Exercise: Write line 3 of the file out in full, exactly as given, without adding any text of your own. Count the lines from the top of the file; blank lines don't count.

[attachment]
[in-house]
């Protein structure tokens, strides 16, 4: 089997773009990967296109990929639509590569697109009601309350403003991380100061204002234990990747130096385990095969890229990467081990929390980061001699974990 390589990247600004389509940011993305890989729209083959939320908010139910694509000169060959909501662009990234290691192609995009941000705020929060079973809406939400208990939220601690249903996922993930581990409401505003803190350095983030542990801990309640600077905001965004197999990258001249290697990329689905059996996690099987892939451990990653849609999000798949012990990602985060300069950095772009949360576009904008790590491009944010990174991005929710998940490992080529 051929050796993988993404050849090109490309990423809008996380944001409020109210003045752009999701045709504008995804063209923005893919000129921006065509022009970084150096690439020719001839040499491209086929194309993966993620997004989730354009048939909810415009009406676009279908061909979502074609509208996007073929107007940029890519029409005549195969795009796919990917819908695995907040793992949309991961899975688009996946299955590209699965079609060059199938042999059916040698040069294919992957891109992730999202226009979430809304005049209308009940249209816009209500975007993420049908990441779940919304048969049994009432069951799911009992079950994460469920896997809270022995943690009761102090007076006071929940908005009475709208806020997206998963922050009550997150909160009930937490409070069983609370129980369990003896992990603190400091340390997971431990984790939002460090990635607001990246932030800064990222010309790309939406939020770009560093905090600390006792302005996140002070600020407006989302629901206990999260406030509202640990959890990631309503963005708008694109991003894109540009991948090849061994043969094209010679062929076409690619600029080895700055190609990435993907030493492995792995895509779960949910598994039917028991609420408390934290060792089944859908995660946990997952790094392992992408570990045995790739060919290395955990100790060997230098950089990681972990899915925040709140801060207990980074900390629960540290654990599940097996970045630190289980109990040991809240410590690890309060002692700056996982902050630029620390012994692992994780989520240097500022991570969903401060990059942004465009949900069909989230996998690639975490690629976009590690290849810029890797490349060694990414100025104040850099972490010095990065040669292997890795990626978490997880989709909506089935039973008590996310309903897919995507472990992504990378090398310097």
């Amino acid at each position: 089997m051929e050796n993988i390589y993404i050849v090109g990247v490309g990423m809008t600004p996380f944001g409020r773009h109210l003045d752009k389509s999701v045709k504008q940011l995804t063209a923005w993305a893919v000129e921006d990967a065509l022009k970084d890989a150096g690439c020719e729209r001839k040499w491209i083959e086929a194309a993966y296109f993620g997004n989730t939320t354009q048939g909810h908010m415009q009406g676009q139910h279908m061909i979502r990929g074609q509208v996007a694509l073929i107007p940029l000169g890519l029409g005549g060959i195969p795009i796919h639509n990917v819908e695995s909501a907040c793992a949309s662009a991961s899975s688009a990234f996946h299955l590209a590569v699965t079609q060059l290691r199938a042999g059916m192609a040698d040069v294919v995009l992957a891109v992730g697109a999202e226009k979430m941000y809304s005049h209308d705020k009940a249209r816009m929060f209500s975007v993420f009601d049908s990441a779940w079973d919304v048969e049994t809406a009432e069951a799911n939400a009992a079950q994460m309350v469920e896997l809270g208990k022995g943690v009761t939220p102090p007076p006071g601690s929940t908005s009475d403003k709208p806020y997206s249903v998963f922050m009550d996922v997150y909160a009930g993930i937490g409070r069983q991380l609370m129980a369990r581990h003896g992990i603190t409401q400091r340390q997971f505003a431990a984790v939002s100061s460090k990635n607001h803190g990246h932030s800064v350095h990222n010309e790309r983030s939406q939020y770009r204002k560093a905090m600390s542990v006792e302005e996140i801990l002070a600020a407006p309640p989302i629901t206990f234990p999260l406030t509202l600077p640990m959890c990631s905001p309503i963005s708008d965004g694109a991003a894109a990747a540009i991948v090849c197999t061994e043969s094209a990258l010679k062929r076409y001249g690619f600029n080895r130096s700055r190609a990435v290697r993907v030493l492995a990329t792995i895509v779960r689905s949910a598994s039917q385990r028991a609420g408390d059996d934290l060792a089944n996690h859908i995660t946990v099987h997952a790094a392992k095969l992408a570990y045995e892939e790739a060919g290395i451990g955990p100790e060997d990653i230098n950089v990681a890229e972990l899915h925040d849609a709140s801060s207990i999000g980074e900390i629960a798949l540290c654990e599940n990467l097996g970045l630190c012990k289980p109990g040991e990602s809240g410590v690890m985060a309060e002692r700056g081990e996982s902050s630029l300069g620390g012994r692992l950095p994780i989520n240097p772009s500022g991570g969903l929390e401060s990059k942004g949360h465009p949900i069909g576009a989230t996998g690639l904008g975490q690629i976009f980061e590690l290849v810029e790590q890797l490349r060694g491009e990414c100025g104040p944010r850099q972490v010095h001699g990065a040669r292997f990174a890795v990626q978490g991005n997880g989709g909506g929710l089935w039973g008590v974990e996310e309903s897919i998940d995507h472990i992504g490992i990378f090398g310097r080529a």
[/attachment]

């Amino acid at each position: 089997m051929e050796n993988i390589y993404i050849v090109g990247v490309g990423m809008t600004p996380f944001g409020r773009h109210l003045d752009k389509s999701v045709k504008q940011l995804t063209a923005w993305a893919v000129e921006d990967a065509l022009k970084d890989a150096g690439c020719e729209r001839k040499w491209i083959e086929a194309a993966y296109f993620g997004n989730t939320t354009q048939g909810h908010m415009q009406g676009q139910h279908m061909i979502r990929g074609q509208v996007a694509l073929i107007p940029l000169g890519l029409g005549g060959i195969p795009i796919h639509n990917v819908e695995s909501a907040c793992a949309s662009a991961s899975s688009a990234f996946h299955l590209a590569v699965t079609q060059l290691r199938a042999g059916m192609a040698d040069v294919v995009l992957a891109v992730g697109a999202e226009k979430m941000y809304s005049h209308d705020k009940a249209r816009m929060f209500s975007v993420f009601d049908s990441a779940w079973d919304v048969e049994t809406a009432e069951a799911n939400a009992a079950q994460m309350v469920e896997l809270g208990k022995g943690v009761t939220p102090p007076p006071g601690s929940t908005s009475d403003k709208p806020y997206s249903v998963f922050m009550d996922v997150y909160a009930g993930i937490g409070r069983q991380l609370m129980a369990r581990h003896g992990i603190t409401q400091r340390q997971f505003a431990a984790v939002s100061s460090k990635n607001h803190g990246h932030s800064v350095h990222n010309e790309r983030s939406q939020y770009r204002k560093a905090m600390s542990v006792e302005e996140i801990l002070a600020a407006p309640p989302i629901t206990f234990p999260l406030t509202l600077p640990m959890c990631s905001p309503i963005s708008d965004g694109a991003a894109a990747a540009i991948v090849c197999t061994e043969s094209a990258l010679k062929r076409y001249g690619f600029n080895r130096s700055r190609a990435v290697r993907v030493l492995a990329t792995i895509v779960r689905s949910a598994s039917q385990r028991a609420g408390d059996d934290l060792a089944n996690h859908i995660t946990v099987h997952a790094a392992k095969l992408a570990y045995e892939e790739a060919g290395i451990g955990p100790e060997d990653i230098n950089v990681a890229e972990l899915h925040d849609a709140s801060s207990i999000g980074e900390i629960a798949l540290c654990e599940n990467l097996g970045l630190c012990k289980p109990g040991e990602s809240g410590v690890m985060a309060e002692r700056g081990e996982s902050s630029l300069g620390g012994r692992l950095p994780i989520n240097p772009s500022g991570g969903l929390e401060s990059k942004g949360h465009p949900i069909g576009a989230t996998g690639l904008g975490q690629i976009f980061e590690l290849v810029e790590q890797l490349r060694g491009e990414c100025g104040p944010r850099q972490v010095h001699g990065a040669r292997f990174a890795v990626q978490g991005n997880g989709g909506g929710l089935w039973g008590v974990e996310e309903s897919i998940d995507h472990i992504g490992i990378f090398g310097r080529a």